Dalit Solidarity Network UK challenges UK government on the non-implementation of promised legislation to outlaw caste discrimination.
In July 2016, Dalit Solidarity Network UK instructed well known solicitors Mishcon de Reya to write a pre-action letter to the Minister for Equalities and Women and the Secretary of State for Education, Justine Greening.
This was a significant milestone for Dalit Solidarity Network UK leading a consortium of organisations, including Anti Caste Discriminations Alliance, CasteWatch UK and the National Secular Society who seek to challenge the UK government over the non-implementation of the promised legislation to outlaw caste discrimination in the UK. Well known solicitors, Mishcon de Reya’s Employment team, acting on a pro bono basis for Dalit Solidarity Network UK challenged the UK government on this matter with Diya Sen Gupta and Daniel Cashman of Blackstone Chambers, also acting pro bono.
The response to the letter from the government, and the Minister for Equalities, Justine Greening, was to confirm that it will undertake a public consultation on the legislation – to take place for 12 weeks at the end of this year.
Under the caste system, which is practised most commonly on the South Asian continent, individuals are born into a lifelong hierarchical status. As the former Secretary of State for International Development, Justine Greening MP will be more than well aware of the human and labour rights abuses suffered by Dalits in South Asian countries as a result of caste discrimination. She has met Dalit groups on her visits.
There is clear evidence of caste discrimination amongst the South Asian diaspora in the UK, affecting Christians, Hindus, Muslim and Sikh communities. Dalits have campaigned since 2007 for the inclusion of ‘caste’ as a protected characteristic (like race and gender) in the Equality Act 2010.
By an amendment effected by section 97 of the Enterprise and Regulatory Reform Act 2013, the ability for caste to become an aspect of race then became an obligation for the Government to so legislate. In July 2013, the government introduced a timetable that set out a series of steps, including a public consultation, intended to lead to the enactment of this caste legislation in the summer of 2015.
Key deadlines in this timetable have not been met, and to date the government remains silent on whether it will make an Order under section 9(5) of the Equality Act 2010 so as to provide for caste to be an aspect of race.
So what of this recently announced consultation? The goalposts have been moved. We were told in 2013 the consultation would focus on ‘how to implement the legislation. It now appears that the focus will be on ‘whether to implement the legislation’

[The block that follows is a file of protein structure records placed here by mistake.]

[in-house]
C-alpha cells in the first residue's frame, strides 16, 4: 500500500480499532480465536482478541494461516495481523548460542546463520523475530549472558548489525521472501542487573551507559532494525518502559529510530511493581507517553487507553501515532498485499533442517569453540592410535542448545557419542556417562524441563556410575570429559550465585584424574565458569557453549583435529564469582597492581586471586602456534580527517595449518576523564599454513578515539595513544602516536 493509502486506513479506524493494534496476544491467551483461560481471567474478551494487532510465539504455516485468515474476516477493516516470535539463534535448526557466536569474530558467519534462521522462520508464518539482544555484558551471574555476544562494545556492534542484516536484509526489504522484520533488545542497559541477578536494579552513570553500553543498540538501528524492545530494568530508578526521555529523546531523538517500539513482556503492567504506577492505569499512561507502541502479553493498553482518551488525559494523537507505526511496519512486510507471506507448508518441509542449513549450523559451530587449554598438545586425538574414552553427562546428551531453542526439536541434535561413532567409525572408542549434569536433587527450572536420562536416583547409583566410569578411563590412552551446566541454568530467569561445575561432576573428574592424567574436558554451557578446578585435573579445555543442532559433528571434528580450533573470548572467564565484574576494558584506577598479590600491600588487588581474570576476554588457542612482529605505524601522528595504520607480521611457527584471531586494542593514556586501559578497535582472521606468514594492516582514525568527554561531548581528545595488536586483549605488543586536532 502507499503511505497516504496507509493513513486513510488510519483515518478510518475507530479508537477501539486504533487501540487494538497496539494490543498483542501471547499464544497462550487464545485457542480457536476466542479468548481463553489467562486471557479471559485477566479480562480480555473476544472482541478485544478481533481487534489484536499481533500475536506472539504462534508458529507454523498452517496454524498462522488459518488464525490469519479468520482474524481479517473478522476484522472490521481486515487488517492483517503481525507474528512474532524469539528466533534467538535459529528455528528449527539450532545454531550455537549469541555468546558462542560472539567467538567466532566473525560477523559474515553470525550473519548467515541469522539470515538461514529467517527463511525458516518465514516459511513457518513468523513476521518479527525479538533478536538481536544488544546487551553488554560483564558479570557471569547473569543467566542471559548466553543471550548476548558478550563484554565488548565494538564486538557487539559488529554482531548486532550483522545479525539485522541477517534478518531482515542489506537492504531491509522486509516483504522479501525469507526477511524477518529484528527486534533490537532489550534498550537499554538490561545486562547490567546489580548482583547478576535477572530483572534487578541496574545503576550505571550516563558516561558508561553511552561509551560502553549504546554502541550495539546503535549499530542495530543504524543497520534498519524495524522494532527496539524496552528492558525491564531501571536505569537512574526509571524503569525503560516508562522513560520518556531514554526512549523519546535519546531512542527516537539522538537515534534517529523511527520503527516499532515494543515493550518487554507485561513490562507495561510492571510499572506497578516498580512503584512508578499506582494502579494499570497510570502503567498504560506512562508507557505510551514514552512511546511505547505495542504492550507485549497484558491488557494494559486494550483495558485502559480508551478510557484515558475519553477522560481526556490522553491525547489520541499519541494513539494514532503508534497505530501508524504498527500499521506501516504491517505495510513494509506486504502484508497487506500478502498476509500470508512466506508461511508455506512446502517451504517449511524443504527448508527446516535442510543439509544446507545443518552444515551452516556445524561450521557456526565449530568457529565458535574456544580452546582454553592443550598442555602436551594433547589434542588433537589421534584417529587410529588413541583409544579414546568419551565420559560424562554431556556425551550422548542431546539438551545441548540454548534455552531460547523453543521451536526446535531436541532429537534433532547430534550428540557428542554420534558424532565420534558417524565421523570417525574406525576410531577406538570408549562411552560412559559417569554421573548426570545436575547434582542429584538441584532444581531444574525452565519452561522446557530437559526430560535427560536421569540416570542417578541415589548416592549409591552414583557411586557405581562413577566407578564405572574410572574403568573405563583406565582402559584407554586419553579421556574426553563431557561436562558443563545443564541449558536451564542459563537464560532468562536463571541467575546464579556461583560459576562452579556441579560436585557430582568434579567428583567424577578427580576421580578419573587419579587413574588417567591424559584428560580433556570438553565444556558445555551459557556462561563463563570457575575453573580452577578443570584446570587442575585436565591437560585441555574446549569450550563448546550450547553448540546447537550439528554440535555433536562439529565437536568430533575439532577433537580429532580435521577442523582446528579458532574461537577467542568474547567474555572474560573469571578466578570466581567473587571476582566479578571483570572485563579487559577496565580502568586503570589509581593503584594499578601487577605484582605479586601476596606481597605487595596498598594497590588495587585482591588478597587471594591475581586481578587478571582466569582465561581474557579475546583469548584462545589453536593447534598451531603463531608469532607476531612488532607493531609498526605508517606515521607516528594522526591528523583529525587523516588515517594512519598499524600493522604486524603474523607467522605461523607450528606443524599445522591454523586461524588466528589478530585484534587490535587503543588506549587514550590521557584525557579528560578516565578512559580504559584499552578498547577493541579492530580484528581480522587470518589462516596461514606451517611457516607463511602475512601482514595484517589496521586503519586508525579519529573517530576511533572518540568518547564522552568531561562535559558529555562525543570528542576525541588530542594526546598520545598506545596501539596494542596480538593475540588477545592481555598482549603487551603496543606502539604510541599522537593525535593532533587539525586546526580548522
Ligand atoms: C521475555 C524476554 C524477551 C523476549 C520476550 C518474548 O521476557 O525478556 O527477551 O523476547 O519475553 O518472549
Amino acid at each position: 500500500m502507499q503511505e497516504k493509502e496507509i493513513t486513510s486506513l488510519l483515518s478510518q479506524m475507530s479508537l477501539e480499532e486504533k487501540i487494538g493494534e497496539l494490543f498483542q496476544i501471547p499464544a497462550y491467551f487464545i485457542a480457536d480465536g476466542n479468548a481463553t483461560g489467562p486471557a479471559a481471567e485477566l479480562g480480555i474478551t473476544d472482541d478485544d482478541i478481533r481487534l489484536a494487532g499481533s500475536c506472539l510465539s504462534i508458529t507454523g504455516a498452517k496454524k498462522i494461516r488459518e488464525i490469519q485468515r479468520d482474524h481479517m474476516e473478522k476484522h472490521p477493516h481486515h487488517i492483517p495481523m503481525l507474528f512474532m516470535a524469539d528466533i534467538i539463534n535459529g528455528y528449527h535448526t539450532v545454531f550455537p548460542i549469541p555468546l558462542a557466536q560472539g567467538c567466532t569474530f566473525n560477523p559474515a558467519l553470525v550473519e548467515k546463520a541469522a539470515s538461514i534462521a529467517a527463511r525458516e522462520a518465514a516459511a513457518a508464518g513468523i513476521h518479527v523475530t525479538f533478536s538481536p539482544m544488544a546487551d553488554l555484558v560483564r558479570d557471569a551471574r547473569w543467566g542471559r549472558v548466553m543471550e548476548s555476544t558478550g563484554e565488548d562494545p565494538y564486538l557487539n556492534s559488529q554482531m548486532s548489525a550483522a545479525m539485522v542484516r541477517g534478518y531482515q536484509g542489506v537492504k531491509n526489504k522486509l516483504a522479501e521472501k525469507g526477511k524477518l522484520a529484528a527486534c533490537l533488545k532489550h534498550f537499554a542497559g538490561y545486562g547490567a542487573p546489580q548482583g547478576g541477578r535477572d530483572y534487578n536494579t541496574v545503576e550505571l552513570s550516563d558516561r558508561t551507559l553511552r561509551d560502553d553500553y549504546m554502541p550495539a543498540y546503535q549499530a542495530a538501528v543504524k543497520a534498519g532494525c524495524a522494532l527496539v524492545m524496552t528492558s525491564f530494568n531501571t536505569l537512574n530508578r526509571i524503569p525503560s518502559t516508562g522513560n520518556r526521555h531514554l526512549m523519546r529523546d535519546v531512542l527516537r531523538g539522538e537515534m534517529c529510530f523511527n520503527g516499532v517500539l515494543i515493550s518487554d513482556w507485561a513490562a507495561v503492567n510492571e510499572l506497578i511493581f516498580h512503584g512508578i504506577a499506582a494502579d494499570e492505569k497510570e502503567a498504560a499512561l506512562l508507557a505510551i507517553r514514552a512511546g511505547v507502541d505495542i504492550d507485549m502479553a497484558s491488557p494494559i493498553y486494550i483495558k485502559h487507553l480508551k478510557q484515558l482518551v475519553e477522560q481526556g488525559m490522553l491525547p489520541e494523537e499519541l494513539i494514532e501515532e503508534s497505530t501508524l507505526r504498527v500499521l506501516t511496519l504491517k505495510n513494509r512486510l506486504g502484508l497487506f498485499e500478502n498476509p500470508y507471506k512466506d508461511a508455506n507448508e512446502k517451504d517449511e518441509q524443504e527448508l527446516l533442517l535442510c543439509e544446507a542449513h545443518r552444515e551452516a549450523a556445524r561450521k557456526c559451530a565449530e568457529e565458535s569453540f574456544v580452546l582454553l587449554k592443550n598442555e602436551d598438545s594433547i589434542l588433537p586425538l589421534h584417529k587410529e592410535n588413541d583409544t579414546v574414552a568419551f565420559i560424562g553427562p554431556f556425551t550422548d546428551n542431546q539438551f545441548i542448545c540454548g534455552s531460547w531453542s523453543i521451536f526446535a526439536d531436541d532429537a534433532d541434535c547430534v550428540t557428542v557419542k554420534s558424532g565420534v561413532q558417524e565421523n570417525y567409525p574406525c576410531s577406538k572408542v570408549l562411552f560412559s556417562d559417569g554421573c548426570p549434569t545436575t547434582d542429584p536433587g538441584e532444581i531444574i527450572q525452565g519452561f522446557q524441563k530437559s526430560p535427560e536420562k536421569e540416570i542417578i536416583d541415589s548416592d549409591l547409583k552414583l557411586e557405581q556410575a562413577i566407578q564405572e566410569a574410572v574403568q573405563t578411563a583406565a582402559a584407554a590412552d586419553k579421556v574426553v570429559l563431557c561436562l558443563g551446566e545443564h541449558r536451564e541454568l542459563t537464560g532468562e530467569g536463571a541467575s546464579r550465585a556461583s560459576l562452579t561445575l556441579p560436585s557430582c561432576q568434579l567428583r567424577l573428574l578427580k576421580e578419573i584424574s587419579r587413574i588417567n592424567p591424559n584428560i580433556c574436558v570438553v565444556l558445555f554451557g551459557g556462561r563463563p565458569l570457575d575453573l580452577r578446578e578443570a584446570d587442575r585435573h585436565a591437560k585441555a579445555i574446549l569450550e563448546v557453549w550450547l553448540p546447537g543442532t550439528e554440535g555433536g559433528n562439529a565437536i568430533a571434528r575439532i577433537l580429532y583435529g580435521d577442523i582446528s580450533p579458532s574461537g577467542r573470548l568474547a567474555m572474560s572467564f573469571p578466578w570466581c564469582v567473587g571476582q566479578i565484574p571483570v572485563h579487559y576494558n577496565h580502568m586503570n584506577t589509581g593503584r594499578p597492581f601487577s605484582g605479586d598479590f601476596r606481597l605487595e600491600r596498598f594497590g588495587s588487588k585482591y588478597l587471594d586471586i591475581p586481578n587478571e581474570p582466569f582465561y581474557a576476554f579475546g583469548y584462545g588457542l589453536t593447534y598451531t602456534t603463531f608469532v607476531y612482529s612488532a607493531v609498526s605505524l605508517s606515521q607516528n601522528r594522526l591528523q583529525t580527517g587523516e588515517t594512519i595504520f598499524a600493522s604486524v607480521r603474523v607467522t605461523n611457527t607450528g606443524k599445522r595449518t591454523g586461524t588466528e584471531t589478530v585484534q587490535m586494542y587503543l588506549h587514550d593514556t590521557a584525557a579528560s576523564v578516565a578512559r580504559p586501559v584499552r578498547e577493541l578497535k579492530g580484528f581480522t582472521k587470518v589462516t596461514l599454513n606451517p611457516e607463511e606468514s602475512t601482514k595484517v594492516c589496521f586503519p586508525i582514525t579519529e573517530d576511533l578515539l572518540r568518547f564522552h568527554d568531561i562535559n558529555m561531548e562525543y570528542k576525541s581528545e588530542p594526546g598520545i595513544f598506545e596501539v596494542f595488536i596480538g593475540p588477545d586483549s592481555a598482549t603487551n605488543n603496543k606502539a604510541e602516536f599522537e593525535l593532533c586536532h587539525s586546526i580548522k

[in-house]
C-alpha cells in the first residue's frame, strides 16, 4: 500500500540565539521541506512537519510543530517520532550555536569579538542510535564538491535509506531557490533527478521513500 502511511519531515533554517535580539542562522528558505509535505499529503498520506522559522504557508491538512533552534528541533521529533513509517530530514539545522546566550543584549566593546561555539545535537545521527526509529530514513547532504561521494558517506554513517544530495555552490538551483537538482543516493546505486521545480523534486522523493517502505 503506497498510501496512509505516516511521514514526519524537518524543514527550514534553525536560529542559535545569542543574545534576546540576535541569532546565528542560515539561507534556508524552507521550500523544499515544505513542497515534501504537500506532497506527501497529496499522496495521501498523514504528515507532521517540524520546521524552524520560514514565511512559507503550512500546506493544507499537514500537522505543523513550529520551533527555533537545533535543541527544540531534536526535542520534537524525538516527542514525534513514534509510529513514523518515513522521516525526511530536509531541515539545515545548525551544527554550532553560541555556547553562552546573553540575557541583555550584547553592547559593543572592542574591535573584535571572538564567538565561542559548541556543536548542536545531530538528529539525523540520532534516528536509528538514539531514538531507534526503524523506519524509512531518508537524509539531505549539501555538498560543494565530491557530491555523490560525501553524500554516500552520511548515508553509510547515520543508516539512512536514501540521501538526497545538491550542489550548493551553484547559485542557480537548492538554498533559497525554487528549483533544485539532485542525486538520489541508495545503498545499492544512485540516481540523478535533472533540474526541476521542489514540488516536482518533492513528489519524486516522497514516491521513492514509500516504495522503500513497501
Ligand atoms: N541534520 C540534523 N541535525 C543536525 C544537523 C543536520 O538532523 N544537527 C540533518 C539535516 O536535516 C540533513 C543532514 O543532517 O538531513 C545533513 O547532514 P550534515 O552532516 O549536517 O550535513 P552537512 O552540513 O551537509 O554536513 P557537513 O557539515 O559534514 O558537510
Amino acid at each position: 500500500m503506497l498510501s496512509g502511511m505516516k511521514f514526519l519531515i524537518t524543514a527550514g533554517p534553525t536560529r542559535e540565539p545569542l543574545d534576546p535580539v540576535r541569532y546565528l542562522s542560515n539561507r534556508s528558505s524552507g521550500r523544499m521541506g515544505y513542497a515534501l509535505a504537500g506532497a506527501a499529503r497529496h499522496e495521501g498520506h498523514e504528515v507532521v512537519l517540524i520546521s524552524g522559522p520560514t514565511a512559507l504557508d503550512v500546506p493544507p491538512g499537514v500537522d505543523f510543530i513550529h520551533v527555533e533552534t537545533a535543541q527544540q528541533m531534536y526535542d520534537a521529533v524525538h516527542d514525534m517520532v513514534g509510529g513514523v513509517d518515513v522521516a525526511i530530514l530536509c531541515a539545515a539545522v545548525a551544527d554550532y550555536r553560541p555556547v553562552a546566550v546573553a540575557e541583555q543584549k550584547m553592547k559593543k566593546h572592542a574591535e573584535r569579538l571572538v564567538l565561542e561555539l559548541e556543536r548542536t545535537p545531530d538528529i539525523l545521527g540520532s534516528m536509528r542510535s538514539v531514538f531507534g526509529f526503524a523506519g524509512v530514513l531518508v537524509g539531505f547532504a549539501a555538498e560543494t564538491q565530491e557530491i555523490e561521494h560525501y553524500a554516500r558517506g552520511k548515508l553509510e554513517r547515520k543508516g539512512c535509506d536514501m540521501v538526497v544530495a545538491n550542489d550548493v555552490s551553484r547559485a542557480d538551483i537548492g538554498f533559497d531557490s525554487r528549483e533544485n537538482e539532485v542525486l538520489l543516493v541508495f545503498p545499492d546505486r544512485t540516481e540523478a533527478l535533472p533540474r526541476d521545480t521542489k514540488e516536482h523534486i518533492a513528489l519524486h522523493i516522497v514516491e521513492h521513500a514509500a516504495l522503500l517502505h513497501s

CasteWatch UK is preparing to mobilise the many thousands of Dalits to protest outside Parliament if the terms of the consultation are not fair and equal.
The Anti Caste Discrimination Alliance have stated in their press release: ‘The Anti Caste Discrimination Alliance is deeply concerned that the UK Government has decided to consult on the need for the law already agreed by Parliament in April 2013. The Government is blatantly ignoring the will of Parliament and UN CERD’s recommendation that the law be brought into force without further delay.
The National Secular Society has raised the issue at the United Nations Human Rights Council saying It (UK Government) has just announced a public consultation on “whether additional measures are needed [on] … caste discrimination … under the 2010 Equality Act”. This in effect invites the opinions of the public, including those of ‘so-called higher’ caste and those wishing to discriminate on grounds of caste, to oppose the legislation recommended by the UN in accordance with the UK’s “international human rights obligations”, and required by Parliament.
Theresa May has pledged; “The government I lead will be driven, not by the interests of the privileged few, but by yours. We will do everything we can to give you more control over your lives.” Will she stand by this pledge and give protection to the many thousands of potential victims of caste discrimination rather than listen to the rich lobby that insists there is no caste discrimination in Britain – well not much anyway!